“According to an indictment issued last week, Han’s misconduct caused colleagues to make false statements in federal grant applications and progress reports to NIH.”

    If this is correct (I am not able to find the indictment itself), it appears that he is being charged under the US Code 1001 with making false statements in a federal (NIH) grant application — even though it appears that he did not sign the grant application as the Principal Investigator. Instead, the US Attorney apparently is going to argue that his falsification or fabrication of data (that he knew would go into the grant application) “caused colleagues to make false statement in federal grant applications and progress reports.”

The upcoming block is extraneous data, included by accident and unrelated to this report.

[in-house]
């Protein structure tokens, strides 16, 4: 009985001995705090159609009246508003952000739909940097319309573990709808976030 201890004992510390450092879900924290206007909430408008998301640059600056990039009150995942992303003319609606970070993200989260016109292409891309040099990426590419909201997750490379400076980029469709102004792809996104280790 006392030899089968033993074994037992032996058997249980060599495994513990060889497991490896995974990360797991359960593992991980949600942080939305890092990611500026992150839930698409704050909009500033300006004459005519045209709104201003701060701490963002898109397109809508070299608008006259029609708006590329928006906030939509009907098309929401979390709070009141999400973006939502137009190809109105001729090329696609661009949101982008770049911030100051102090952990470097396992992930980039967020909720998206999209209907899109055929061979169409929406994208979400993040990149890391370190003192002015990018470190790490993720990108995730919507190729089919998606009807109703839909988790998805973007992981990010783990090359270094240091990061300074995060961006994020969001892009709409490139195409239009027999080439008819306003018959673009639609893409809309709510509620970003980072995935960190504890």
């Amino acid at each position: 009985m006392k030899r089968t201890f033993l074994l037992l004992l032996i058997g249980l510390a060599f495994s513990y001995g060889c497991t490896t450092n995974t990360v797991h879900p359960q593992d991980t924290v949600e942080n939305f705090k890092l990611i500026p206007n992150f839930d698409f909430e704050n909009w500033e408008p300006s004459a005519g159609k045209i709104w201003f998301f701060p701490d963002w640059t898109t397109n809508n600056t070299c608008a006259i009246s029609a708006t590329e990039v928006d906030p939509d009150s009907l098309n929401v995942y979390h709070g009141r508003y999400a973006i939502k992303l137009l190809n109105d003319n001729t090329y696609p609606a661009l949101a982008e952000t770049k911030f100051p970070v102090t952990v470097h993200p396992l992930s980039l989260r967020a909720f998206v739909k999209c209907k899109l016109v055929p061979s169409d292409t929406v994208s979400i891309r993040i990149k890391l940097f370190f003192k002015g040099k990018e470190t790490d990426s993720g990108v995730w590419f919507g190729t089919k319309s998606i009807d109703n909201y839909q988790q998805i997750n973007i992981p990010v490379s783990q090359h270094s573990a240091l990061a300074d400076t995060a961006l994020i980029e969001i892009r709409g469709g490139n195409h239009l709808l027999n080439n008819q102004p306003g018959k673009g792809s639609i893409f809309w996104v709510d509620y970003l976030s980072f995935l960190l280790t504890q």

Alan Price

    June 25, 2014 at 10:55 pm

  9. Do you think? this researcher was then expecting to get caught? Or did he simply not think about the long-term effects of what happens when you fake data?

    Essay on Psychology

    June 28, 2014 at 7:52 am